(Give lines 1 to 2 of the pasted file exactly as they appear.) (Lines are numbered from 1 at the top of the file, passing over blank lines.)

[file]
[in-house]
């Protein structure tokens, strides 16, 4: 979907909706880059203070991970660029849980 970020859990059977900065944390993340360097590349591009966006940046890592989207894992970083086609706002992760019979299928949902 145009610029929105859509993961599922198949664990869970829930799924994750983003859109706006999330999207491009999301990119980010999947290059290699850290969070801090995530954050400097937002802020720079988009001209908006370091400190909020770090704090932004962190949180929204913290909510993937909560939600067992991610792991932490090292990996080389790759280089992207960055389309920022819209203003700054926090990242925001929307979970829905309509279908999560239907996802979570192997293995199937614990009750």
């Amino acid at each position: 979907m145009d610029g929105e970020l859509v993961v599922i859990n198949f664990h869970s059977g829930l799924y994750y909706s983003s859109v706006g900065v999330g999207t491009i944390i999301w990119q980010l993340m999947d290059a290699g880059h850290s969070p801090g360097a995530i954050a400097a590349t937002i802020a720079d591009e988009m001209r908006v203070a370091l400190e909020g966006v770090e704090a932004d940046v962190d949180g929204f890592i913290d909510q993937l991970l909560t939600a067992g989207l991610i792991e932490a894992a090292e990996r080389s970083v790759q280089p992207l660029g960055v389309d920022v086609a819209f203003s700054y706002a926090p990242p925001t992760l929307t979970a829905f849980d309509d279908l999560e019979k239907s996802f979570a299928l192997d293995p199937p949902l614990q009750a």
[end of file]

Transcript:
[in-house]
């Protein structure tokens, strides 16, 4: 979907909706880059203070991970660029849980 970020859990059977900065944390993340360097590349591009966006940046890592989207894992970083086609706002992760019979299928949902 145009610029929105859509993961599922198949664990869970829930799924994750983003859109706006999330999207491009999301990119980010999947290059290699850290969070801090995530954050400097937002802020720079988009001209908006370091400190909020770090704090932004962190949180929204913290909510993937909560939600067992991610792991932490090292990996080389790759280089992207960055389309920022819209203003700054926090990242925001929307979970829905309509279908999560239907996802979570192997293995199937614990009750």